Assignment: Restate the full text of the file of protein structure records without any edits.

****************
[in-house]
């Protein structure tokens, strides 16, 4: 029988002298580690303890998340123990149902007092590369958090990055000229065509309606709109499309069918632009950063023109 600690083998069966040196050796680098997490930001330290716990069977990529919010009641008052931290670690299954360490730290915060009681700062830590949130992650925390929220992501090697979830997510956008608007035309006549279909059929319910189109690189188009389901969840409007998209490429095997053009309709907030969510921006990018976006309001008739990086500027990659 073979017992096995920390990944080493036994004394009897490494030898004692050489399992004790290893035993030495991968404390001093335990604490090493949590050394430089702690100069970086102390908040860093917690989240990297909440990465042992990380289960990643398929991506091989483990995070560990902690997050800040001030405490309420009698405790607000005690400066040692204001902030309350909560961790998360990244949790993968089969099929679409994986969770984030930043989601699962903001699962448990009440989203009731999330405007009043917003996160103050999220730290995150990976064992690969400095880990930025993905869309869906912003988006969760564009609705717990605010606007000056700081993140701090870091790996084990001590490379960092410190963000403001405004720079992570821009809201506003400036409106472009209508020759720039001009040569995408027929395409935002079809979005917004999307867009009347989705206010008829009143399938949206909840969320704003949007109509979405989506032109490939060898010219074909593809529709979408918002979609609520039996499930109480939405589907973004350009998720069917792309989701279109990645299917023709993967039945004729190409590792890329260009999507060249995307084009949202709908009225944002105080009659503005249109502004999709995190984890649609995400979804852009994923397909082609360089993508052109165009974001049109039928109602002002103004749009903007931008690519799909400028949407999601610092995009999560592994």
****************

[in-house]
């Protein structure tokens, strides 16, 4: 029988002298580690303890998340123990149902007092590369958090990055000229065509309606709109499309069918632009950063023109 600690083998069966040196050796680098997490930001330290716990069977990529919010009641008052931290670690299954360490730290915060009681700062830590949130992650925390929220992501090697979830997510956008608007035309006549279909059929319910189109690189188009389901969840409007998209490429095997053009309709907030969510921006990018976006309001008739990086500027990659 073979017992096995920390990944080493036994004394009897490494030898004692050489399992004790290893035993030495991968404390001093335990604490090493949590050394430089702690100069970086102390908040860093917690989240990297909440990465042992990380289960990643398929991506091989483990995070560990902690997050800040001030405490309420009698405790607000005690400066040692204001902030309350909560961790998360990244949790993968089969099929679409994986969770984030930043989601699962903001699962448990009440989203009731999330405007009043917003996160103050999220730290995150990976064992690969400095880990930025993905869309869906912003988006969760564009609705717990605010606007000056700081993140701090870091790996084990001590490379960092410190963000403001405004720079992570821009809201506003400036409106472009209508020759720039001009040569995408027929395409935002079809979005917004999307867009009347989705206010008829009143399938949206909840969320704003949007109509979405989506032109490939060898010219074909593809529709979408918002979609609520039996499930109480939405589907973004350009998720069917792309989701279109990645299917023709993967039945004729190409590792890329260009999507060249995307084009949202709908009225944002105080009659503005249109502004999709995190984890649609995400979804852009994923397909082609360089993508052109165009974001049109039928109602002002103004749009903007931008690519799909400028949407999601610092995009999560592994």